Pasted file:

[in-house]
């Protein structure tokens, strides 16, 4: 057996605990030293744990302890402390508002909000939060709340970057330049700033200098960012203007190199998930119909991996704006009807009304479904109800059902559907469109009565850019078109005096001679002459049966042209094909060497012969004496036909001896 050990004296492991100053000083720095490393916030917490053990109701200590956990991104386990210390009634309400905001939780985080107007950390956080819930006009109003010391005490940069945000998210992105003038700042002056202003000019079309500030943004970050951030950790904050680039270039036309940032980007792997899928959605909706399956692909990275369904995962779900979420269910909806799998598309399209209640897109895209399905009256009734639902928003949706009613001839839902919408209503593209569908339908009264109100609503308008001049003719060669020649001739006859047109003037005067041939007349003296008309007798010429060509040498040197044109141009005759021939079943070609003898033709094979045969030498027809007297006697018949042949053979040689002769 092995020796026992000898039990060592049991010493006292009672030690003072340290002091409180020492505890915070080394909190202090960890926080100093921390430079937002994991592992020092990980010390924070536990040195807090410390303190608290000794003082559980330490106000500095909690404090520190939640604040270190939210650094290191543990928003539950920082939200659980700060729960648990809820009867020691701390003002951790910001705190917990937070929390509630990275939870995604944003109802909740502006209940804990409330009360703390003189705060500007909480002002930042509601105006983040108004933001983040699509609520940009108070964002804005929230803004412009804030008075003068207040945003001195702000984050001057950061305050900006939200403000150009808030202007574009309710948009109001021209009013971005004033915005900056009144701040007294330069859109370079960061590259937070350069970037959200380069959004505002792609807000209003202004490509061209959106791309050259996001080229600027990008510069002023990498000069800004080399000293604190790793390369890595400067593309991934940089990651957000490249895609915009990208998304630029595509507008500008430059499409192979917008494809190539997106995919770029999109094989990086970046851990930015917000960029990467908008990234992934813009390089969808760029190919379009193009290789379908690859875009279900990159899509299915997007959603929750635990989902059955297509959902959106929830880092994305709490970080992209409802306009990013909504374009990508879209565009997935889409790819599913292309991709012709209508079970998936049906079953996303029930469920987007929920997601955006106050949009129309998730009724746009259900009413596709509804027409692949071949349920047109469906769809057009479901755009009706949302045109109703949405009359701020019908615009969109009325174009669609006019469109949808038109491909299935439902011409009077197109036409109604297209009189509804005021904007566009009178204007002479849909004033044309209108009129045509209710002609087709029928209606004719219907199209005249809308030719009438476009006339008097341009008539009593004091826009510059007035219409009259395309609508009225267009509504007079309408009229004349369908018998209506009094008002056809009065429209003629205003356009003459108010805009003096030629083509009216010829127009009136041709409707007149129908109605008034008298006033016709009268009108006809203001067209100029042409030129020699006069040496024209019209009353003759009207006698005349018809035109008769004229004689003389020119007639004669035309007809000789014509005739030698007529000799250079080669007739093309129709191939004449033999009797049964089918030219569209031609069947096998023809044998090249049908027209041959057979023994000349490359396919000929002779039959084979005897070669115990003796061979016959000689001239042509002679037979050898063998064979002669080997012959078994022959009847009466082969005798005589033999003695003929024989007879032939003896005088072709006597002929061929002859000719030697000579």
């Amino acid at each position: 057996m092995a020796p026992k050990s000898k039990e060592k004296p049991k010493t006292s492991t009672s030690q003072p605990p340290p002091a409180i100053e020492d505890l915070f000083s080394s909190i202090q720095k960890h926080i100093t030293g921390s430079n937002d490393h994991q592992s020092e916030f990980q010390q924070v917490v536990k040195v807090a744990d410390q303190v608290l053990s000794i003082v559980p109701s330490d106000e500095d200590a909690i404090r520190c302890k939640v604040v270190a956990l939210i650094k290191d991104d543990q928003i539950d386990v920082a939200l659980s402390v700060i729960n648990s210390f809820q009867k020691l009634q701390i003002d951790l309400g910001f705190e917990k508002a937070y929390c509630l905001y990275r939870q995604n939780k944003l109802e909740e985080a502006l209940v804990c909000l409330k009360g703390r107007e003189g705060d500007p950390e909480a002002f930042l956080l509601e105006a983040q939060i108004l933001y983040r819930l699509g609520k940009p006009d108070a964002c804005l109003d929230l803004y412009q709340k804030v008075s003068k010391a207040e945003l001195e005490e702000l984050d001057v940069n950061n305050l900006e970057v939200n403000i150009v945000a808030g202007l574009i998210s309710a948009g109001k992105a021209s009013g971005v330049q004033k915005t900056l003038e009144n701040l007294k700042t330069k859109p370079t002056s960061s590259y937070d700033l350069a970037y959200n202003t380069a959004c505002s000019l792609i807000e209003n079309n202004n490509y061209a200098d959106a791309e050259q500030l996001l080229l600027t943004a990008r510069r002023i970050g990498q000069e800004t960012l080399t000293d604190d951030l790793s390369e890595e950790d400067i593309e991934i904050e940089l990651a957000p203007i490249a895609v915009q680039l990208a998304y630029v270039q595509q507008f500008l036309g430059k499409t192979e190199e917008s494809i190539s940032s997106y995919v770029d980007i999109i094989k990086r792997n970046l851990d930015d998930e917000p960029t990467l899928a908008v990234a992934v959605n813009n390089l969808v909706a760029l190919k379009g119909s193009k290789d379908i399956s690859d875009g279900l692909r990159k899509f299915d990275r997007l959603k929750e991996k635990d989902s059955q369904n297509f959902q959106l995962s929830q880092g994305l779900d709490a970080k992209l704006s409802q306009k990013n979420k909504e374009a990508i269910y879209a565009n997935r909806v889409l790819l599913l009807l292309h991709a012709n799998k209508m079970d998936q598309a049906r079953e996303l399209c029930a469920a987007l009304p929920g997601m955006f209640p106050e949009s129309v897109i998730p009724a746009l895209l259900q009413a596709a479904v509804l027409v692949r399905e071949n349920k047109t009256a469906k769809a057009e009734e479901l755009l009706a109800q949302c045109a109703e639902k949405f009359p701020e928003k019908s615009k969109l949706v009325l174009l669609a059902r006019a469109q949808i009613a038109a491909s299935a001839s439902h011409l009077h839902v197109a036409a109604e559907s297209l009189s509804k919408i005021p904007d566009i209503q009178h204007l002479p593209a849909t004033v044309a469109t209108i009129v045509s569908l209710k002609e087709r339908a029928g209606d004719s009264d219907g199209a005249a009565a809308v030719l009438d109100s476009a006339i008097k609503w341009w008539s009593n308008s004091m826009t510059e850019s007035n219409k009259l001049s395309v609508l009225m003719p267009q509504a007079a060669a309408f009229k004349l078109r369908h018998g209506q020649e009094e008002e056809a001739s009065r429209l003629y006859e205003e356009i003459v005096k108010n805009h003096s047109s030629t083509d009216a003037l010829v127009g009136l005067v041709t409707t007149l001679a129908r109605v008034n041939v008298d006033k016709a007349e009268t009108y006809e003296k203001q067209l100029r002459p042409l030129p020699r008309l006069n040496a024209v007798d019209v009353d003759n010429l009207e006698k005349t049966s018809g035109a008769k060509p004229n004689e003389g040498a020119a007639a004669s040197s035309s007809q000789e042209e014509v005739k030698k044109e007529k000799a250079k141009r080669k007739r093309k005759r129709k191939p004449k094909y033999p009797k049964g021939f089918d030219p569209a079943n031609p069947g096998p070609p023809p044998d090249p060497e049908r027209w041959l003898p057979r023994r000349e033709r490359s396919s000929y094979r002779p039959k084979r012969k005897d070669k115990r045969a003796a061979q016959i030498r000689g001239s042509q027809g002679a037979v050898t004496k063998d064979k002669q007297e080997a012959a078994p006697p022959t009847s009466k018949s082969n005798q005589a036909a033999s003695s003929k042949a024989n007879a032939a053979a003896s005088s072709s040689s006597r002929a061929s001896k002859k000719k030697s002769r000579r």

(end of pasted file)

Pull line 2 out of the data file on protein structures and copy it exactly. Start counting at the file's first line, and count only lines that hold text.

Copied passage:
């Protein structure tokens, strides 16, 4: 057996605990030293744990302890402390508002909000939060709340970057330049700033200098960012203007190199998930119909991996704006009807009304479904109800059902559907469109009565850019078109005096001679002459049966042209094909060497012969004496036909001896 050990004296492991100053000083720095490393916030917490053990109701200590956990991104386990210390009634309400905001939780985080107007950390956080819930006009109003010391005490940069945000998210992105003038700042002056202003000019079309500030943004970050951030950790904050680039270039036309940032980007792997899928959605909706399956692909990275369904995962779900979420269910909806799998598309399209209640897109895209399905009256009734639902928003949706009613001839839902919408209503593209569908339908009264109100609503308008001049003719060669020649001739006859047109003037005067041939007349003296008309007798010429060509040498040197044109141009005759021939079943070609003898033709094979045969030498027809007297006697018949042949053979040689002769 092995020796026992000898039990060592049991010493006292009672030690003072340290002091409180020492505890915070080394909190202090960890926080100093921390430079937002994991592992020092990980010390924070536990040195807090410390303190608290000794003082559980330490106000500095909690404090520190939640604040270190939210650094290191543990928003539950920082939200659980700060729960648990809820009867020691701390003002951790910001705190917990937070929390509630990275939870995604944003109802909740502006209940804990409330009360703390003189705060500007909480002002930042509601105006983040108004933001983040699509609520940009108070964002804005929230803004412009804030008075003068207040945003001195702000984050001057950061305050900006939200403000150009808030202007574009309710948009109001021209009013971005004033915005900056009144701040007294330069859109370079960061590259937070350069970037959200380069959004505002792609807000209003202004490509061209959106791309050259996001080229600027990008510069002023990498000069800004080399000293604190790793390369890595400067593309991934940089990651957000490249895609915009990208998304630029595509507008500008430059499409192979917008494809190539997106995919770029999109094989990086970046851990930015917000960029990467908008990234992934813009390089969808760029190919379009193009290789379908690859875009279900990159899509299915997007959603929750635990989902059955297509959902959106929830880092994305709490970080992209409802306009990013909504374009990508879209565009997935889409790819599913292309991709012709209508079970998936049906079953996303029930469920987007929920997601955006106050949009129309998730009724746009259900009413596709509804027409692949071949349920047109469906769809057009479901755009009706949302045109109703949405009359701020019908615009969109009325174009669609006019469109949808038109491909299935439902011409009077197109036409109604297209009189509804005021904007566009009178204007002479849909004033044309209108009129045509209710002609087709029928209606004719219907199209005249809308030719009438476009006339008097341009008539009593004091826009510059007035219409009259395309609508009225267009509504007079309408009229004349369908018998209506009094008002056809009065429209003629205003356009003459108010805009003096030629083509009216010829127009009136041709409707007149129908109605008034008298006033016709009268009108006809203001067209100029042409030129020699006069040496024209019209009353003759009207006698005349018809035109008769004229004689003389020119007639004669035309007809000789014509005739030698007529000799250079080669007739093309129709191939004449033999009797049964089918030219569209031609069947096998023809044998090249049908027209041959057979023994000349490359396919000929002779039959084979005897070669115990003796061979016959000689001239042509002679037979050898063998064979002669080997012959078994022959009847009466082969005798005589033999003695003929024989007879032939003896005088072709006597002929061929002859000719030697000579």